CROSS-COUNTRY RESORTS EMBRACE GREAT SATAN OF SNOWMAKING
Oh, you smug hippies and four-percent body fat cardiovascular replicants, oh, how you’ve mocked alpine ski resorts for their snowmaking. And now look at you — not just sleeping with the enemy, but letting him bring a gun to bed. Yes, across the Northeast, where the number of winter days with snow on the ground has shrunk by more than a month between 1965 and 2005, cross-country operations are turning to snowmaking just to keep their businesses going. At Vermont’s Jack Frost, a single night’s blowing of the guns can use 150,000 gallons of water. “In a sport that prides itself in being green, it is difficult to countenance,” Fred Griffin, founder of the New England Nordic Ski Association. Resorts are divided into two camps, but not on environmental lines; nope, it’s between those that can afford it and those that wish they could. Via NY Times.
FLORIDA ANNOUNCES GIANT PYTHON WHACKING DAY
That’s giant, as in the size of the pythons the state wants hunters to kill. And giant in quantity, too, because the whole reason for the event is to slay as many of these invasive pests as possible. The Florida Fish and Wildlife Conservation Commission is officially after the Burmese python, which has been a threat to the Everglades ecosystem ever since owners of the exotic “pets” started to let them loose in the wild, causing a dramatic decline of raccoons, bobcats, and other mammals. The hazard is that they can grow to 18 feet in length and have no known natural predator in the Everglades. They are both poisonous and constrictors and anyone chasing the cash prizes of $1,500 for the most pythons killed and $1,000 for the longest python offed needs to take a 30-minute course on the dangers the snakes pose. (Only 30 minutes? That’s Florida for you.) By the way, there are also cobras loose in Florida and they aren’t friendly, either, so pay close attention during that video, kids. Via Scientific American.
CAMERA TRAP PHOTO CONTEST YIELDS GREAT IMAGES — BUT IS IT ART?
You know the old one about the tree falling in the forest…but if a robotic camera takes a photo in that forest, is it art? Okay, who cares. It’s just cool, and if BBC’s Camera Trap Competition, now in its third year, raises awareness about the natural world that’s a good thing. Also, most of this year’s winners are scientists, setting the traps to study populations, their habitats, collect census information, and so on. And just maybe contests like this encourage more amateurs to set their own traps, too, especially parents and kids who live in relatively wild places. Because why not, right? You don’t need to be great with a camera and the odds of winning beat the lotto. Although it’d help to be scientist Zhou Zhefeng whose winning shot of a leopard was caught exceedingly far off the grid, where he was there for a project funded by the Shanxi Wocheng Institute of Ecology and Environment. And the prize? A healthy £3,000. Via BBC Wildlife.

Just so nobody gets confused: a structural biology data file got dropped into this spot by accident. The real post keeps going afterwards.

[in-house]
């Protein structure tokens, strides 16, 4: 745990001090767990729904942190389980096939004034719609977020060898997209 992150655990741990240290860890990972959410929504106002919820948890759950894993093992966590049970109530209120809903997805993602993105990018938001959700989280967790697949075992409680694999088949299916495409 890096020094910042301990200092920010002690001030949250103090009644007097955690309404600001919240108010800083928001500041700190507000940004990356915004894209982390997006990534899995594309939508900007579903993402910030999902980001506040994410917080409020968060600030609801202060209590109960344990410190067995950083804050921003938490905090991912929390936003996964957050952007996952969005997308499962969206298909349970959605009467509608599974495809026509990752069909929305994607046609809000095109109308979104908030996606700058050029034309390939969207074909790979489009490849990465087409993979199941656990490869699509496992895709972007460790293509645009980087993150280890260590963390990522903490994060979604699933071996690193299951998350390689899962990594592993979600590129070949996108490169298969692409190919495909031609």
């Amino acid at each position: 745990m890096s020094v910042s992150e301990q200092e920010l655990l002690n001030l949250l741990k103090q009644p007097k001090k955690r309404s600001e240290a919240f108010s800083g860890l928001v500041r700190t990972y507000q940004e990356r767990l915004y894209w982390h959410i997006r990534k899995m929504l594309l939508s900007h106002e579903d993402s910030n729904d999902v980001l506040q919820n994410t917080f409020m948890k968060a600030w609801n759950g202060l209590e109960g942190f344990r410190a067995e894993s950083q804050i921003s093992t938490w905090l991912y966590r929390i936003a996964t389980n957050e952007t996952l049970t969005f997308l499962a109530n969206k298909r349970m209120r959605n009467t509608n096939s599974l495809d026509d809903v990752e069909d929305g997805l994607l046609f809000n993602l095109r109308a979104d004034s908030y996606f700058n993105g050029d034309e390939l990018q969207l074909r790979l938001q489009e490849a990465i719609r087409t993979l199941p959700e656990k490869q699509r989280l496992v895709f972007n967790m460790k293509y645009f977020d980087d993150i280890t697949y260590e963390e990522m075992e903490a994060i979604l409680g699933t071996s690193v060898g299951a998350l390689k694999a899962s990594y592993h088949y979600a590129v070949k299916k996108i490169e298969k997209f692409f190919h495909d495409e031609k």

RICH SKIERS IN THE ALPS ARE STILL RICH
Despite all the various economic crises floating around Europe like so many flu bugs, resort real estate is going off, although the buyers are increasingly Brits taking advantage of a weaker Euro and snatching up condos in places like Chamonix, Les Portes du Soleil, Les Deux Alpes, and Les Arcs for 15 to 20 percent less, thanks to a drop in the currency vs. the pound. Average transaction prices are still kinda steep vs. the dollar: $450,000 for a two-bedroom apartment. But sales are up 30 percent vs. last year, with nearly half the buyers paying cash. Don’t forget that if a lot of Brits can fly to Geneva or Zurich in a few hours, take a high-speed train for another hour and be at their digs faster than anyone in L.A. can drive to Mammoth. Via Property Wire.